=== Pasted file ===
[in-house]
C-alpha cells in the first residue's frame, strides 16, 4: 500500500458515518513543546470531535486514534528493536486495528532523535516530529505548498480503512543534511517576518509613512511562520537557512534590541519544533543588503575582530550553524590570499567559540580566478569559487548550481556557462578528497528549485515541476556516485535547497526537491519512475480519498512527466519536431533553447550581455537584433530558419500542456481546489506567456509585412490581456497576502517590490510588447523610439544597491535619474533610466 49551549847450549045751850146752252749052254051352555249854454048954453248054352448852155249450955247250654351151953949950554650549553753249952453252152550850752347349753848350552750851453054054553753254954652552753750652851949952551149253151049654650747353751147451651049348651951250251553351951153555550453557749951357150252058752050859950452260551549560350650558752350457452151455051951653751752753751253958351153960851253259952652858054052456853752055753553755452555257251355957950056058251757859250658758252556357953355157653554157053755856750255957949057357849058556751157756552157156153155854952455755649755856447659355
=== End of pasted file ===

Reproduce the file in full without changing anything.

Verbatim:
[in-house]
C-alpha cells in the first residue's frame, strides 16, 4: 500500500458515518513543546470531535486514534528493536486495528532523535516530529505548498480503512543534511517576518509613512511562520537557512534590541519544533543588503575582530550553524590570499567559540580566478569559487548550481556557462578528497528549485515541476556516485535547497526537491519512475480519498512527466519536431533553447550581455537584433530558419500542456481546489506567456509585412490581456497576502517590490510588447523610439544597491535619474533610466 49551549847450549045751850146752252749052254051352555249854454048954453248054352448852155249450955247250654351151953949950554650549553753249952453252152550850752347349753848350552750851453054054553753254954652552753750652851949952551149253151049654650747353751147451651049348651951250251553351951153555550453557749951357150252058752050859950452260551549560350650558752350457452151455051951653751752753751253958351153960851253259952652858054052456853752055753553755452555257251355957950056058251757859250658758252556357953355157653554157053755856750255957949057357849058556751157756552157156153155854952455755649755856447659355